Grace Fisher, the 17-year-old girl diagnosed last December with acute flaccid myelitis (AFM), is improving slowly but surely at Craig Hospital in Denver. Still paralyzed from the neck down, Fisher shows improvement each week, said family friend Mary Ann Everett. She can hold her head up, speak, and eat whole foods. Their goal is to get her liberated from the respirator and breathing on her own as soon as possible.
Recently, Fisher has been able to use a mouth stick to paint and type messages on an iPad. A young musician who was recently accepted to Berkelee College of Music, Fisher asked her mom for an electronic keyboard to practice on. Fisher, committed as usual, started to play works by Chopin. “Don’t you want to start with something easier?” asked her mom, Debbie. Last week, her grandparents spent the week with her.
Little is still known about her rare illness. Since last August, 115 children have been diagnosed with AFM. Of those, two have fully recovered. Her doctor and family are advocating for her to stay at Craig as long as possible. Debbie and Grace’s dad, Bill, are both physical therapists. The community has also showed great support. “It’s really nice to see the teenagers,” Everett said. “There’s a lot of involvement.”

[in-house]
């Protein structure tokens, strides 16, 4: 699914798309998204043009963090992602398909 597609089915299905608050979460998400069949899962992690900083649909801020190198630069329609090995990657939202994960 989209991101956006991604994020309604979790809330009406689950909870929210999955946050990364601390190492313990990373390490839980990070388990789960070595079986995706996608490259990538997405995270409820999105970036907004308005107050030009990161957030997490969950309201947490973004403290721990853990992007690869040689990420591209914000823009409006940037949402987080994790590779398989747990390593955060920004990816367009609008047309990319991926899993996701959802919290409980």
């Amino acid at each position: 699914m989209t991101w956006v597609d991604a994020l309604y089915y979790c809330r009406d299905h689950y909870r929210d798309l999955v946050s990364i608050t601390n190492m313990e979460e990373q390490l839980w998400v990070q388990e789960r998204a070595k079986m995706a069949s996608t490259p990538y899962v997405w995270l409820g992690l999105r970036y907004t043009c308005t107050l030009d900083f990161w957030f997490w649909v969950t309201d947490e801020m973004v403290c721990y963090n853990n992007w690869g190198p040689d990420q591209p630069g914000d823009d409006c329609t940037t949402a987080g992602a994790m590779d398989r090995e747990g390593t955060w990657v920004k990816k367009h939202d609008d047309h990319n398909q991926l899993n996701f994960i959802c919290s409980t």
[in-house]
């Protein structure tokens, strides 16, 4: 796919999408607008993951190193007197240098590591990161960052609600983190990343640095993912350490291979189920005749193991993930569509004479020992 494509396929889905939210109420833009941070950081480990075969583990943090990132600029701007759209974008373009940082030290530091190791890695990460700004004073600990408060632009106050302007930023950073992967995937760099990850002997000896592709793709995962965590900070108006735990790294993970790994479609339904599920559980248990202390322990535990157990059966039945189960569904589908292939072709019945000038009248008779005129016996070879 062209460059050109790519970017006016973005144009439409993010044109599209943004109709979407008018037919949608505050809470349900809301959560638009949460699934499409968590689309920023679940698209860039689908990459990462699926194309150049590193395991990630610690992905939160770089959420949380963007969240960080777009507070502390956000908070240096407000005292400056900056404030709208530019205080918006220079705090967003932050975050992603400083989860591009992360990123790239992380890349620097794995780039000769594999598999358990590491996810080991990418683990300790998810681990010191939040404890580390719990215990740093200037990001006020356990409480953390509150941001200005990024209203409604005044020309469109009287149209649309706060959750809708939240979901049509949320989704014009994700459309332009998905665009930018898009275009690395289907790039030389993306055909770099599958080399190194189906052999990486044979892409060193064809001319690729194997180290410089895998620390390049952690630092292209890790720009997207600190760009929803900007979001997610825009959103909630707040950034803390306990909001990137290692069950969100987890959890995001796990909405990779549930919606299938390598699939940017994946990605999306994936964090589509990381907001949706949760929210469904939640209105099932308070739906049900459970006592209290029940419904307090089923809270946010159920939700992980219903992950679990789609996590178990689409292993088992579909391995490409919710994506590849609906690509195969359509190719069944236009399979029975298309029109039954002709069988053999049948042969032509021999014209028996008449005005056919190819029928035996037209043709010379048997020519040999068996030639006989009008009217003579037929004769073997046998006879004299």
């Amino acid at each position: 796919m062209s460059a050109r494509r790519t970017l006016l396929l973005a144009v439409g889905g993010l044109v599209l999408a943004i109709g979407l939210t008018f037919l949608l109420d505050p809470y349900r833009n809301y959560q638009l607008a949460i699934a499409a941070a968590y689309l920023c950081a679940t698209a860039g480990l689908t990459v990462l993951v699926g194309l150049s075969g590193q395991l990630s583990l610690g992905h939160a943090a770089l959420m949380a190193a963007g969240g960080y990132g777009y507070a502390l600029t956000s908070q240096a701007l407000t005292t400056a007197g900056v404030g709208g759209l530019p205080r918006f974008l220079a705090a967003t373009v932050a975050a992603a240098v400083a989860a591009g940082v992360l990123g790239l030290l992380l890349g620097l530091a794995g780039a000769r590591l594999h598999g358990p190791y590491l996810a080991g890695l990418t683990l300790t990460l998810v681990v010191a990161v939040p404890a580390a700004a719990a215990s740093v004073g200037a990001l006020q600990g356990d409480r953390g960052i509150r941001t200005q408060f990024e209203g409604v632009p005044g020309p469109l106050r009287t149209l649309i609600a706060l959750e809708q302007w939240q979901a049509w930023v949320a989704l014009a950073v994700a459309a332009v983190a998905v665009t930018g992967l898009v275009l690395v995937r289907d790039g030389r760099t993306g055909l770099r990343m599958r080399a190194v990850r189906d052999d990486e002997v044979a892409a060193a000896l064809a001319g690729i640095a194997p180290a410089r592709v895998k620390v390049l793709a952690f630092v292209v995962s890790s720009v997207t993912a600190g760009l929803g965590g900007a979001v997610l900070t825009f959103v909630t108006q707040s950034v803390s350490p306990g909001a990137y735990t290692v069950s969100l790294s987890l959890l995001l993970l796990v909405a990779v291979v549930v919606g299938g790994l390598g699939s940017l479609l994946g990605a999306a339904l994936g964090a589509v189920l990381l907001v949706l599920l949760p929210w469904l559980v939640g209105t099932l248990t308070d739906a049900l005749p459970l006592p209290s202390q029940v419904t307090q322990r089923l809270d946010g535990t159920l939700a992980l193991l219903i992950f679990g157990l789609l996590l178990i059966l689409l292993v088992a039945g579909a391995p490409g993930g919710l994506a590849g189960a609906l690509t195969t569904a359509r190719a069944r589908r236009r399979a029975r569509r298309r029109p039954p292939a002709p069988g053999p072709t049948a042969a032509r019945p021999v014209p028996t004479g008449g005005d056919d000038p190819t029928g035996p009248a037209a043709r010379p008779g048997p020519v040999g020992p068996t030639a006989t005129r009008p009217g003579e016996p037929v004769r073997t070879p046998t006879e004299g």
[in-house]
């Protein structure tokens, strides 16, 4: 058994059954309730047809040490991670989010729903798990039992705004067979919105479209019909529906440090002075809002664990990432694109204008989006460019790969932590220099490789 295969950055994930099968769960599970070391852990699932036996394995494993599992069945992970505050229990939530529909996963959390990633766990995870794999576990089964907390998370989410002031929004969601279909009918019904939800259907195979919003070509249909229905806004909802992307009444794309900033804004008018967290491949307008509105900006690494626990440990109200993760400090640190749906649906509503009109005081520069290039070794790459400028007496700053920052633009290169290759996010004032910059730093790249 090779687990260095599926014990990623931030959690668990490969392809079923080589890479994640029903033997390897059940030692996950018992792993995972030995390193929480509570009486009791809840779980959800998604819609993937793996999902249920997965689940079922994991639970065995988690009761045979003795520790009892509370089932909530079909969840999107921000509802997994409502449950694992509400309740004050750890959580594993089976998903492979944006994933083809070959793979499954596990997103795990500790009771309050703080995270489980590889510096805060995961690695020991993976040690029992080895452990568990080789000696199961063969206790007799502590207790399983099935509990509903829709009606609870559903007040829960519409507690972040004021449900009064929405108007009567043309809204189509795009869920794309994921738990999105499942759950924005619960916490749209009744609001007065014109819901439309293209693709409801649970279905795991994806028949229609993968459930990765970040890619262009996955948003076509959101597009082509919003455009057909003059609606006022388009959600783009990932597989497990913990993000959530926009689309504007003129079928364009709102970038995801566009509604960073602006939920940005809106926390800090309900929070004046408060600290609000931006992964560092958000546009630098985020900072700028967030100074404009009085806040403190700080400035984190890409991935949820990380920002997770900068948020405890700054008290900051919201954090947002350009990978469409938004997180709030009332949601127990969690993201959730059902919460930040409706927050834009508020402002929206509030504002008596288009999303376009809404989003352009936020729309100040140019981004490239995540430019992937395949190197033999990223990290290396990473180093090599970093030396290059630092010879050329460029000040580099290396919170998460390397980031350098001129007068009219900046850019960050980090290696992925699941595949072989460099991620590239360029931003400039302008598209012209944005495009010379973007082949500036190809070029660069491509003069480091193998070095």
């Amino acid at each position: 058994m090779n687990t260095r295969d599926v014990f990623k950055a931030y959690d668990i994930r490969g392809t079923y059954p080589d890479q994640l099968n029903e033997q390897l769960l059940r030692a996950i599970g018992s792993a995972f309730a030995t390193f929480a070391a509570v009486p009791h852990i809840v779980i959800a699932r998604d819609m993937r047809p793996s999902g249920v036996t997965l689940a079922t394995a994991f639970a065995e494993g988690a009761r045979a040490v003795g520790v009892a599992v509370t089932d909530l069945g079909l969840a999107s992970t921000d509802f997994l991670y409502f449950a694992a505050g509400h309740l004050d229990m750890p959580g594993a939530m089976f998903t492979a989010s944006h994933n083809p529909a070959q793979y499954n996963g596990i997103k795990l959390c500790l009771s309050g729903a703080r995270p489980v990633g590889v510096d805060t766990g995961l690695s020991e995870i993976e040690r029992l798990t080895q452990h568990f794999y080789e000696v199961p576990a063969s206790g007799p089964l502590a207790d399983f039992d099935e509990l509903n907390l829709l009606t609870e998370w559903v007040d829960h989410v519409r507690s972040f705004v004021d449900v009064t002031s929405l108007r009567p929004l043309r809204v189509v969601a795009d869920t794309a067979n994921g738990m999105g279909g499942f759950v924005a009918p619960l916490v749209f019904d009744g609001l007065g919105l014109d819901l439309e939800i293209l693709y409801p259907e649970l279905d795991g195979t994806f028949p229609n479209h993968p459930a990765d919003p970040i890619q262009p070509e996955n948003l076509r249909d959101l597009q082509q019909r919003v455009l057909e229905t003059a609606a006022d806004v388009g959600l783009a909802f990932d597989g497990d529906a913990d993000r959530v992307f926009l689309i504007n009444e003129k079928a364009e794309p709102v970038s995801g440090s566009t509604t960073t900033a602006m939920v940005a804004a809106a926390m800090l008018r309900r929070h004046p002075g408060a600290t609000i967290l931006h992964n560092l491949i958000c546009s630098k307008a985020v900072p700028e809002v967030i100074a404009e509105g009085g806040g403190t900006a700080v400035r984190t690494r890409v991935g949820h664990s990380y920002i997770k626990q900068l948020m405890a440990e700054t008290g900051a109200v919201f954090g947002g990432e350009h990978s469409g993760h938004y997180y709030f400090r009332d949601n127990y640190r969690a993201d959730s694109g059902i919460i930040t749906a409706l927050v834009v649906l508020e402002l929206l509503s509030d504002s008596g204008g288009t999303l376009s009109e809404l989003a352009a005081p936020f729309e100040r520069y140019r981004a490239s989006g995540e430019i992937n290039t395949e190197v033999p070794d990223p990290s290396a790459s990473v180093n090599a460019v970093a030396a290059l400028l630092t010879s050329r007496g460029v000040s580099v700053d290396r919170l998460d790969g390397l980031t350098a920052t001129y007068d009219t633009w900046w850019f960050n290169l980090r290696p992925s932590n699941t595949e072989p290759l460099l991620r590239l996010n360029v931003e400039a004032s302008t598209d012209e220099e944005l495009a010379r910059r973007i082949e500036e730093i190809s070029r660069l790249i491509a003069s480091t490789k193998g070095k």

This Sunday, April 26, the Santa Barbara Firefighters Association is hosting “Race With Grace,” which will take place at San Marco High School’s track from 9 a.m.-5 p.m. So far, 35 teams have signed up; each will consecutively complete a marathon, or 104 laps. Their goal is to raise $55,000 to buy a van for the family so they can be active in the community once they return from Denver. They have reached nearly $50,000 so far. For more information, you can visit crowdrise.com/RaceWithGrace.